The aim of this study was to clarify the relationship of nursing autonomy and other factors related to attitudes toward caring for dying patients. A cross-sectional survey of nurses was conducted in November 2003 using a self-administered questionnaire. We collected demographic data from 178 (75%) participants and used the Frommelt Attitude Toward Care of the Dying scale, Form B, Japanese version (FATCOD-Form B-J), the Pankratz Nursing Questionnaire (PNQ), and the Death Attitude Inventory (DAI). FATCOD-Form B-J measures nurse's attitude toward caring for dying patients. It includes two subscales: positive attitude toward caring for the dying patient and perception of patient- and family-centered care. The PNQ measures nursing autonomy of individual nurses and has three subscales: nursing autonomy and advocacy, patients' rights, and rejection of traditional role limitations. The DAI measures attitudes toward death in context of Japanese cultural characteristics. It includes seven subscales: afterlife beliefs, death anxiety, death relief, death avoidance, life purpose, death concern, and supernatural beliefs. We investigated the factors associated with the FATCOD-Form B-J. Support of a mentor regarding end-of-life issues ( =.19, P =.001), death avoidance domain of the DAI ( = .14, P = 0.03), life purpose domain of the DAI ( =.23, P =.001), and rejection of traditional role limitations domain of the PNQ ( =.51, P =.001) were selected as significant independent variables by multivariate analysis to evaluate nurses' positive attitudes toward caring for dying patients. Death anxiety domain of the DAI ( = .17, P =.02), patients' rights domain of the PNQ ( =.46, P =.001), and rejection of traditional role limitations domain of the PNQ ( =.34, P =.001) were selected as significant independent variables by multivariate analysis to evaluate the nurses' perception of patient-and family-centered care. In conclusion, nursing autonomy plays an important role in the attitudes of Japanese nurses who care for dying patients. Educational and administrative efforts to strengthen nursing autonomy are necessary.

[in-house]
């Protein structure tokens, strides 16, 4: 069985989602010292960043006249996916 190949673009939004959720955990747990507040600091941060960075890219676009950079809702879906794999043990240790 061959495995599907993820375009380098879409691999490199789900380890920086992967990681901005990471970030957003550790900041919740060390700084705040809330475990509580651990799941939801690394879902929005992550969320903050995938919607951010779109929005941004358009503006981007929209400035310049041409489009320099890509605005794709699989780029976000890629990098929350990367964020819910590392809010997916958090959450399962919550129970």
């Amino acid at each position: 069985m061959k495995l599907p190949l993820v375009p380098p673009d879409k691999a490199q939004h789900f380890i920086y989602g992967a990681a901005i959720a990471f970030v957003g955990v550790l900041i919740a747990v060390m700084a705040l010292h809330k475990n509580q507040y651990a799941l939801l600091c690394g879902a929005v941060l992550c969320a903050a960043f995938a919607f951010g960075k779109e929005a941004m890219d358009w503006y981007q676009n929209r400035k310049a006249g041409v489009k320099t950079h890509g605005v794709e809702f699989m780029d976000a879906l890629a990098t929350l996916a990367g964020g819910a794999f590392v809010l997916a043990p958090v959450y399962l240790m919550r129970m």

|Number of pages||9|
|Journal||American Journal of Hospice and Palliative Medicine|
|Publication status||Published - 2007 Jun|
- Attitude toward death
- Nursing education
- Palliative care
- Professional autonomy